By BS Reporter
Reserve Bank of India Governor D Subbarao on Thursday discussed the macroeconomic situation with Finance Minister P Chidambaram, five days ahead of the monetary policy review. In an interview earlier in the day, the minister had clearly indicated his preference for a rate cut.
Most economists expect RBI to cut the repo rate (the rate at which RBI lends money to banks) in the policy review on January 29. If the rate is cut, it would be the first such instance since the central bank’s policy review in April.
“Our next quarterly review policy is scheduled for Tuesday,” Subbarao told reporters after the meeting. “According to standard practice, I have come to review the macroeconomic situation with the finance minister.”
In an interview to CNBC TV 18, Chidambaram said naturally, the finance ministry was biased in favour of growth, while RBI had an obligation to contain inflation. “These are not necessarily contradictory positions. They can converge and when they do, the governor will take a call,” he said.
The RBI governor was sensitive to the fact that just as high inflation penalised people, low growth, too, hurt everyone, Chidambaram said. “Low growth means fewer jobs, lower incomes and fewer self-employment opportunities. I am sure the governor will bear all these in mind when he takes a decision,” he said.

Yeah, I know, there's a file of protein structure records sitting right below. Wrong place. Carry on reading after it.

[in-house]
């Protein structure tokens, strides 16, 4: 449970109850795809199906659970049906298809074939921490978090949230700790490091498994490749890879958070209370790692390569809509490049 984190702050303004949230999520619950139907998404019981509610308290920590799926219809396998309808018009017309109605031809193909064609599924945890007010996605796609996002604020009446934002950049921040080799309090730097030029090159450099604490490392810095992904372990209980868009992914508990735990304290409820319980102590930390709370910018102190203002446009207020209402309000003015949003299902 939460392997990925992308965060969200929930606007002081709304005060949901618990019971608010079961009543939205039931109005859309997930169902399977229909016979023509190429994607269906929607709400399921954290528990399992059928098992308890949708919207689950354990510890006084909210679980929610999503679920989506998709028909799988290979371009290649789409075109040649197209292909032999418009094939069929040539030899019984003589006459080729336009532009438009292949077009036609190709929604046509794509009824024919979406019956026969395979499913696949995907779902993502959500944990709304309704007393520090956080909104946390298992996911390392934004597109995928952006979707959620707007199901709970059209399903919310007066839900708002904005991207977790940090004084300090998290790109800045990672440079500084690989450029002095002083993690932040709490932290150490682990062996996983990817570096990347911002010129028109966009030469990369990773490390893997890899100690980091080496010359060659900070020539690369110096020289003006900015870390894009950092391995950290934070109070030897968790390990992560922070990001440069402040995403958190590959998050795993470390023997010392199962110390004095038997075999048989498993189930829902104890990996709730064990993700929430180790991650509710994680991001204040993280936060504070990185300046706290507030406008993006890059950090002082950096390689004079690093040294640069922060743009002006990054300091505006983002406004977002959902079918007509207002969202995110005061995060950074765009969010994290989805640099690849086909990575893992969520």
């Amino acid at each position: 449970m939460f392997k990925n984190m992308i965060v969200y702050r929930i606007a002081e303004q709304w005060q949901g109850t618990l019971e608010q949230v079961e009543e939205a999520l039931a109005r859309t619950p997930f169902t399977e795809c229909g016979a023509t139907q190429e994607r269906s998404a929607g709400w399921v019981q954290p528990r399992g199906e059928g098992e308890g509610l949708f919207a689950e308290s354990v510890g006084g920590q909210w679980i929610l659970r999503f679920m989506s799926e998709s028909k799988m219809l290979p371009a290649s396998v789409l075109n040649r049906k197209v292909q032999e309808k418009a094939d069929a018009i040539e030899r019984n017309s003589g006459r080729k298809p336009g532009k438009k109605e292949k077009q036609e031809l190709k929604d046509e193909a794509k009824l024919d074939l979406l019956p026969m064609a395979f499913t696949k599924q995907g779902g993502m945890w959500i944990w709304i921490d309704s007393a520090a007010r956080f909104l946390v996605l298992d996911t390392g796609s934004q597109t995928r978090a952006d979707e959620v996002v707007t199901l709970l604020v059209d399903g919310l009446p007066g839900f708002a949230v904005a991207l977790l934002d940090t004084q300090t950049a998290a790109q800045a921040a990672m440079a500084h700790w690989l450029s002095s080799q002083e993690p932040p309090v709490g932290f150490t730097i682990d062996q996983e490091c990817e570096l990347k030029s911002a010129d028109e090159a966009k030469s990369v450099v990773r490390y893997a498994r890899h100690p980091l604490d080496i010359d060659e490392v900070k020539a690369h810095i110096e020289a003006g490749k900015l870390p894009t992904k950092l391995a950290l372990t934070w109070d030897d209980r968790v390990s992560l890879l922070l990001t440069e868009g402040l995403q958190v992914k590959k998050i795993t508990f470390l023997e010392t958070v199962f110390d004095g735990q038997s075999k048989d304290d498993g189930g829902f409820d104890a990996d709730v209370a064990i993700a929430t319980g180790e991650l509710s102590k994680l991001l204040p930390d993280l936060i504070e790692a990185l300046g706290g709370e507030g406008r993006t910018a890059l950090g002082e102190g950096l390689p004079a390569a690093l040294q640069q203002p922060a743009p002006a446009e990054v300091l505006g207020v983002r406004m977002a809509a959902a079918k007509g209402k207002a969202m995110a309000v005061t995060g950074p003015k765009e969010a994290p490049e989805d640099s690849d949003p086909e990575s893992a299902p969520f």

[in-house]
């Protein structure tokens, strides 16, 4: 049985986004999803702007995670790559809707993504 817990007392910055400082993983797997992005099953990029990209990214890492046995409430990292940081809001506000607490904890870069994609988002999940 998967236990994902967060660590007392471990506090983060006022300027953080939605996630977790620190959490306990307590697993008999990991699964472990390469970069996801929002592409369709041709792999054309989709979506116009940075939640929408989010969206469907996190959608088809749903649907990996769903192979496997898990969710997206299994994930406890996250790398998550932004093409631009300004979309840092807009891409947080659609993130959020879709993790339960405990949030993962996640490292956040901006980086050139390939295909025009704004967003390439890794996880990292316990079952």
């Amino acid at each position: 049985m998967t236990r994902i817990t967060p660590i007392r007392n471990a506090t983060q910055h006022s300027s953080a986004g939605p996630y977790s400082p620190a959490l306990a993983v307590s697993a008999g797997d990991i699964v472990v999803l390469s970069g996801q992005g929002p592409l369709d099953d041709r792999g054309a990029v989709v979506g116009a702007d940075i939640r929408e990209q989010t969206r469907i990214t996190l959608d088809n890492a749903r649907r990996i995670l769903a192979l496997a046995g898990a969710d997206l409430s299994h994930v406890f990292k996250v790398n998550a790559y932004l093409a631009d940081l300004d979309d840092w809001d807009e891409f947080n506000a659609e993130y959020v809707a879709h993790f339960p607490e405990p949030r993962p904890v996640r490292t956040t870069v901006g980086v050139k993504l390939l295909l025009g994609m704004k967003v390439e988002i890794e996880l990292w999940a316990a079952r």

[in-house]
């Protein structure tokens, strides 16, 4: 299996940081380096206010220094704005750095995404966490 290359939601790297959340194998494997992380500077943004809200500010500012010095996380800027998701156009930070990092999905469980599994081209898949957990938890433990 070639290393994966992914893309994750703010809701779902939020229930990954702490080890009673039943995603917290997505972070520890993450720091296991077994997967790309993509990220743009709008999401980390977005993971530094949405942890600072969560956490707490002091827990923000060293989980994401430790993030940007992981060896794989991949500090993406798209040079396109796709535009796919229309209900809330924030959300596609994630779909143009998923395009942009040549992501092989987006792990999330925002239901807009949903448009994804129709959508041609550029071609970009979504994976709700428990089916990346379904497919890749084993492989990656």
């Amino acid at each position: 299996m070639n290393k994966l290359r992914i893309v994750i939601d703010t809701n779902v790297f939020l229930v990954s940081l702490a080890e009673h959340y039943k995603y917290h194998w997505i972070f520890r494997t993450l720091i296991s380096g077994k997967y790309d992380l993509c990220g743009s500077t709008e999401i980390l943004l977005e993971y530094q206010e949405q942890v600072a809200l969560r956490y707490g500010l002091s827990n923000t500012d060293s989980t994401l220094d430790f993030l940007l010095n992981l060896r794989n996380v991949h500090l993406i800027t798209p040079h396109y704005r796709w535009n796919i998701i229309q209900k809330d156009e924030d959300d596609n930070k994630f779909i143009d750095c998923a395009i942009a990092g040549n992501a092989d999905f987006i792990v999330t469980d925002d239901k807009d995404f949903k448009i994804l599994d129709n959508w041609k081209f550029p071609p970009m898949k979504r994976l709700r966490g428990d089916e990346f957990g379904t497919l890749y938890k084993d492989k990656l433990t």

Yesterday, Chidambaram had played down differences between North Block and the central bank. He said contrary to perception, the finance ministry was working closely with RBI. “RBI has the autonomy to do its task of controlling inflation,” he was quoted as saying by a note prepared by Bank of America-Merrill Lynch.
After RBI had kept the repo rate unchanged in October, Chidambaram had said if necessary, the finance ministry would “walk alone to face the challenge of growth”. Just a day before that RBI policy announcement, the finance minister had announced a five-year road map to reduce the government’s fiscal deficit, hoping the central bank would cut the repo rate. In its policy review in December, the central bank had hinted it might reduce its policy rate in the first quarter of 2012-13.
India Inc has been clamouring for lower interest rates to boost industrial production, which had contracted 0.1 per cent in November, after surging 8.3 per cent in the previous month. In December, retail inflation stood at 10.56 per cent, while inflation based on wholesale prices declined to a three-year low of 7.18 per cent.
In the first half of the current financial year, the economy grew 5.4 per cent, against 7.3 per cent in the corresponding period of 2011-12. The finance minister said he expects growth in gross domestic product would fall to a 10-year low of 5.7 per cent in 2012-13, against 6.5 per cent in 2011-12.